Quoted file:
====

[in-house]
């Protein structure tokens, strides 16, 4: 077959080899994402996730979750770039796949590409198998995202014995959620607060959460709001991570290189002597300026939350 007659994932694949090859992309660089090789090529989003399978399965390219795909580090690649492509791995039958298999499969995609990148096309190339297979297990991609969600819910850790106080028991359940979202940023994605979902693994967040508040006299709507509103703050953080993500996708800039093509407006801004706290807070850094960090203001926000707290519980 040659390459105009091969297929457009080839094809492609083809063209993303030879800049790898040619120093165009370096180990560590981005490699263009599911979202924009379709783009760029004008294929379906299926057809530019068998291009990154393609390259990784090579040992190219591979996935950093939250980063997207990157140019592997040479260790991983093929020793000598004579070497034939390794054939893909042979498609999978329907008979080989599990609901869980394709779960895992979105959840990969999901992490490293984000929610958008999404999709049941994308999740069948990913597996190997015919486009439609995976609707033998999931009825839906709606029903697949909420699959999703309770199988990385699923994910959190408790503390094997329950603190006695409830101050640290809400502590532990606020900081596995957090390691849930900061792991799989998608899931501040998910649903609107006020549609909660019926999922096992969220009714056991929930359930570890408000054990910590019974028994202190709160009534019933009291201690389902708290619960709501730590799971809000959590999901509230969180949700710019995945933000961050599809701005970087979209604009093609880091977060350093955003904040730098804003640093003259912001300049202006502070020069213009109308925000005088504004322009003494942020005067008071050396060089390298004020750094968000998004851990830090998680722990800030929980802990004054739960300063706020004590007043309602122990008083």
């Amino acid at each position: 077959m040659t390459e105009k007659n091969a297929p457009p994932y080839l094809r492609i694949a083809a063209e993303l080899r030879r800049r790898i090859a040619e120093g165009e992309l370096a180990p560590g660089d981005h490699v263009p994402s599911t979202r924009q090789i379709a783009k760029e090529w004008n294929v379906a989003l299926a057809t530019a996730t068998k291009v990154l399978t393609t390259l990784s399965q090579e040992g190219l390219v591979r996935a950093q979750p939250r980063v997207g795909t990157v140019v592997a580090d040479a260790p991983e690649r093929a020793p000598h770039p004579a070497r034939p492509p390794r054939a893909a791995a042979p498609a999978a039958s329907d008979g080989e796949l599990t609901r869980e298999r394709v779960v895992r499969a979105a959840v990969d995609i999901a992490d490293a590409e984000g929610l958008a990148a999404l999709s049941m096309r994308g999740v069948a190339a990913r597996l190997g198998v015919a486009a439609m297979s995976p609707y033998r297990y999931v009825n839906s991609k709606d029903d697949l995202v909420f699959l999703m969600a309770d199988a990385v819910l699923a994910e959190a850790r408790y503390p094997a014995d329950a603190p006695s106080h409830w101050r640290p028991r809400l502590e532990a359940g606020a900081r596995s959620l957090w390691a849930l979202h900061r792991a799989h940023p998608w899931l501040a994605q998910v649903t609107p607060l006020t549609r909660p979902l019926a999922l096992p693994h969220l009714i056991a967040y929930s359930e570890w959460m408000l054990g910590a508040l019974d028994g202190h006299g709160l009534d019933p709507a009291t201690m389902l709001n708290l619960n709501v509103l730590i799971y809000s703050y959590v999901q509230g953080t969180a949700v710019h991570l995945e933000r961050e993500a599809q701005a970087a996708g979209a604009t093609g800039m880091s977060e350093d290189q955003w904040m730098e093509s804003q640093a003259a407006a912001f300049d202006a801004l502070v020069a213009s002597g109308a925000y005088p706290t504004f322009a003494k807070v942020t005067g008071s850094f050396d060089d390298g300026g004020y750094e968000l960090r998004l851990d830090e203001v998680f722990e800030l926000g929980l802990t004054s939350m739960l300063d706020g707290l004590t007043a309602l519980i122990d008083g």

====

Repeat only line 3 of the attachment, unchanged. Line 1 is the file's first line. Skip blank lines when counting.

């Amino acid at each position: 077959m040659t390459e105009k007659n091969a297929p457009p994932y080839l094809r492609i694949a083809a063209e993303l080899r030879r800049r790898i090859a040619e120093g165009e992309l370096a180990p560590g660089d981005h490699v263009p994402s599911t979202r924009q090789i379709a783009k760029e090529w004008n294929v379906a989003l299926a057809t530019a996730t068998k291009v990154l399978t393609t390259l990784s399965q090579e040992g190219l390219v591979r996935a950093q979750p939250r980063v997207g795909t990157v140019v592997a580090d040479a260790p991983e690649r093929a020793p000598h770039p004579a070497r034939p492509p390794r054939a893909a791995a042979p498609a999978a039958s329907d008979g080989e796949l599990t609901r869980e298999r394709v779960v895992r499969a979105a959840v990969d995609i999901a992490d490293a590409e984000g929610l958008a990148a999404l999709s049941m096309r994308g999740v069948a190339a990913r597996l190997g198998v015919a486009a439609m297979s995976p609707y033998r297990y999931v009825n839906s991609k709606d029903d697949l995202v909420f699959l999703m969600a309770d199988a990385v819910l699923a994910e959190a850790r408790y503390p094997a014995d329950a603190p006695s106080h409830w101050r640290p028991r809400l502590e532990a359940g606020a900081r596995s959620l957090w390691a849930l979202h900061r792991a799989h940023p998608w899931l501040a994605q998910v649903t609107p607060l006020t549609r909660p979902l019926a999922l096992p693994h969220l009714i056991a967040y929930s359930e570890w959460m408000l054990g910590a508040l019974d028994g202190h006299g709160l009534d019933p709507a009291t201690m389902l709001n708290l619960n709501v509103l730590i799971y809000s703050y959590v999901q509230g953080t969180a949700v710019h991570l995945e933000r961050e993500a599809q701005a970087a996708g979209a604009t093609g800039m880091s977060e350093d290189q955003w904040m730098e093509s804003q640093a003259a407006a912001f300049d202006a801004l502070v020069a213009s002597g109308a925000y005088p706290t504004f322009a003494k807070v942020t005067g008071s850094f050396d060089d390298g300026g004020y750094e968000l960090r998004l851990d830090e203001v998680f722990e800030l926000g929980l802990t004054s939350m739960l300063d706020g707290l004590t007043a309602l519980i122990d008083g």